- Remijan, A. R., Hollis, J. M., Lovas, F. J., Plusquellic, D. F., & Jewell, P. R. 2005, ApJ, 632, 333 [NASA ADS] [CrossRef] [Google Scholar]
- Rubin, R. H., Swenson, Jr., G. W., Benson, R. C., Tigelaar, H. L., & Flygare, W. H. 1971, ApJ, 169, L39 [NASA ADS] [CrossRef] [Google Scholar]
- Sephton, M. A. 2002, Nat. Prod. Rep., 19, 292 [CrossRef] [PubMed] [Google Scholar]
- Snyder, L. E., Lovas, F. J., Hollis, J. M., et al. 2005, ApJ, 619, 914 [NASA ADS] [CrossRef] [Google Scholar]
- Suenram, R. D., & Lovas, F. J. 1978, J. Mol. Spectr., 72, 372 [NASA ADS] [CrossRef] [Google Scholar]
- Suenram, R. D., & Lovas, F. J. 1980, J. Am. Chem. Soc., 102, 7180 ApJ, 455, L201 [CrossRef] [Google Scholar]
- Tomasi, J., & Persico, M. 1994, Chem. Rev., 94, 2027 [CrossRef] [Google Scholar]
Figure B.1 shows selected structural parameters of the N-methylcarbamic acid (Table 3) and Methylcarbamate (Table 4) conformers, as obtained after full geometry optimization at the B3LYP/6-311(d,p) level of theory.
Structures (Å; deg) of N-methylcarbamic acid conformers a)–d) and Methylcarbamate conformers e)–f).
|Open with DEXTER|
Figure C.1 shows selected structural parameters of the lowest energy conformers of the protonated glycine (Table 5), the enol of ionized glycine (Table 6) and the anion of N-methylcarbamic acid (Table 7), as obtained after full geometry optimization at the B3LYP/6-311(d,p) level of theory for the positive ions and B3LYP/6-311+(d,p), i.e., with diffuse functions for the negative ion.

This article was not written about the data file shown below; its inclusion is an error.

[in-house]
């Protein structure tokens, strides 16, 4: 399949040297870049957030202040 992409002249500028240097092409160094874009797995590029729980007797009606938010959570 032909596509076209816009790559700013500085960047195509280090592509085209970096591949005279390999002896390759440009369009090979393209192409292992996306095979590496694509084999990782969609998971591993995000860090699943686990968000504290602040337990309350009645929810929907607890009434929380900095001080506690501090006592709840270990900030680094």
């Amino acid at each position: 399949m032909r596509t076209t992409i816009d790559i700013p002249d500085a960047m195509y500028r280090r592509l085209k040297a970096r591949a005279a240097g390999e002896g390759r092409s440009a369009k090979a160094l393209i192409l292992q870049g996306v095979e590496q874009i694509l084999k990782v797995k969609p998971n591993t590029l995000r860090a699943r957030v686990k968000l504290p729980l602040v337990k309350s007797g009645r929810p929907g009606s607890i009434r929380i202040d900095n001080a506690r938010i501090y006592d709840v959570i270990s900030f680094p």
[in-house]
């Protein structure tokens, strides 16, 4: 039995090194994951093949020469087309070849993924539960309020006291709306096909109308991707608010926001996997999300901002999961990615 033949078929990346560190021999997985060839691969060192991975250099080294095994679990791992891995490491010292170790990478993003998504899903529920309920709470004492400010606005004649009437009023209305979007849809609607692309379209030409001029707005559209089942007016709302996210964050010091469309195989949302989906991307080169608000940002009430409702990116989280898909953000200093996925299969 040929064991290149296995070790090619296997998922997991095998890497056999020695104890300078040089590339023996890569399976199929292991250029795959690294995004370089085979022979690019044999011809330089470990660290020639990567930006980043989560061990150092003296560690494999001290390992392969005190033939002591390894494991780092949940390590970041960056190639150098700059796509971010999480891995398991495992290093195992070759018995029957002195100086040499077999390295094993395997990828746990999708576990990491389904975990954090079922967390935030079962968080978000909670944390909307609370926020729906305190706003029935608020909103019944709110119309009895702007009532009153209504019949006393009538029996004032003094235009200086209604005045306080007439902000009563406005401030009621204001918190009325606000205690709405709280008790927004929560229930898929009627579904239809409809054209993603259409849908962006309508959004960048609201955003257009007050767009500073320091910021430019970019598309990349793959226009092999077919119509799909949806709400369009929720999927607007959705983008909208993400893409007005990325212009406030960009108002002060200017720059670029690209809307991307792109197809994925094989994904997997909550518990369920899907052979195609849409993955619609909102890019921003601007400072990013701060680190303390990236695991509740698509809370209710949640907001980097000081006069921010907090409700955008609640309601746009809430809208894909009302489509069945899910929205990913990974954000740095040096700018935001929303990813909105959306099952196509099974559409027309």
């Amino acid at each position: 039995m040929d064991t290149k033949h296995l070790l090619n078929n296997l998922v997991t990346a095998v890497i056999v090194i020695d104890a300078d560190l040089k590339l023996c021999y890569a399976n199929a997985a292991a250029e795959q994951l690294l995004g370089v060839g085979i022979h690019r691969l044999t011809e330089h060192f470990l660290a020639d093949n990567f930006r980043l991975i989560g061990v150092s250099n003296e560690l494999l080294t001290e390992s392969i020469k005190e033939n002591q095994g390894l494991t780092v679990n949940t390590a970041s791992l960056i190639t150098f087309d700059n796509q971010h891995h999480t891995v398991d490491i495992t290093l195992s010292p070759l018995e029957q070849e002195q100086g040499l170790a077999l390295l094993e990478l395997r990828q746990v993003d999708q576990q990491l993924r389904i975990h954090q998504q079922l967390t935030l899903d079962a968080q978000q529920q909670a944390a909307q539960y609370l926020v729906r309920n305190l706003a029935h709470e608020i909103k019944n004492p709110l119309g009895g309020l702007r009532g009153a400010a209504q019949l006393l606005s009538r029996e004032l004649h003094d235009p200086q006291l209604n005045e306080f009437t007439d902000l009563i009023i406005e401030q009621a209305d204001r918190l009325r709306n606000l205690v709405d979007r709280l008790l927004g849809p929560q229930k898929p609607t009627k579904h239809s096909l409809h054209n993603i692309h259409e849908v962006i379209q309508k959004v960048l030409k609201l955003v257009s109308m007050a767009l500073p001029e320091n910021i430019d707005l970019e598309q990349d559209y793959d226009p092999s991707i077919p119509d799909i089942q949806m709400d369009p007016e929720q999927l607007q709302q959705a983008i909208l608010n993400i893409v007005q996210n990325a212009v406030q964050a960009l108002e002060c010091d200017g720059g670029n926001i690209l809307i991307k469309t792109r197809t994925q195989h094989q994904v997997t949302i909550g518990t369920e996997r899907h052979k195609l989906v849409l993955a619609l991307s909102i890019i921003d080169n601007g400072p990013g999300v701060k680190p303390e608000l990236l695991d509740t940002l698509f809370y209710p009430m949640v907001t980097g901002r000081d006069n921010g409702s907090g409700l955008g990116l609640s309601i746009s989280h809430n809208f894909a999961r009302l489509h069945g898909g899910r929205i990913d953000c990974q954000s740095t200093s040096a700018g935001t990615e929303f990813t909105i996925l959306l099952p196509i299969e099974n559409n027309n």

Structures (Å; deg) of protonated glycine a), ionized glycine b) and N-methylcarbamic anion c).
|Open with DEXTER|
Structures (Å; deg) of N-methylcarbamic acid a) and glycine b) zwitterions.
|Open with DEXTER|
Figure D.1 shows selected structural parameters of the lowest energy conformers of the zwitterionic forms of N-methylcarbamic acid (a) and glycine (b), as obtained after full geometry optimization at the B3LYP/6-311+(d,p) level of theory with diffuse functions.
Structures (Å; deg) of N-methylcarbamic acid conformers a)–d) and Methylcarbamate conformers e)–f).
|Open with DEXTER|
|In the text|
Structures (Å; deg) of protonated glycine a), ionized glycine b) and N-methylcarbamic anion c).
|Open with DEXTER|
|In the text|
Current usage metrics show cumulative count of Article Views (full-text article views including HTML views, PDF and ePub downloads, according to the available data) and Abstracts Views on Vision4Press platform.
Data correspond to usage on the plateform after 2015. The current usage metrics is available 48-96 hours after online publication and is updated daily on week days.
Initial download of the metrics may take a while.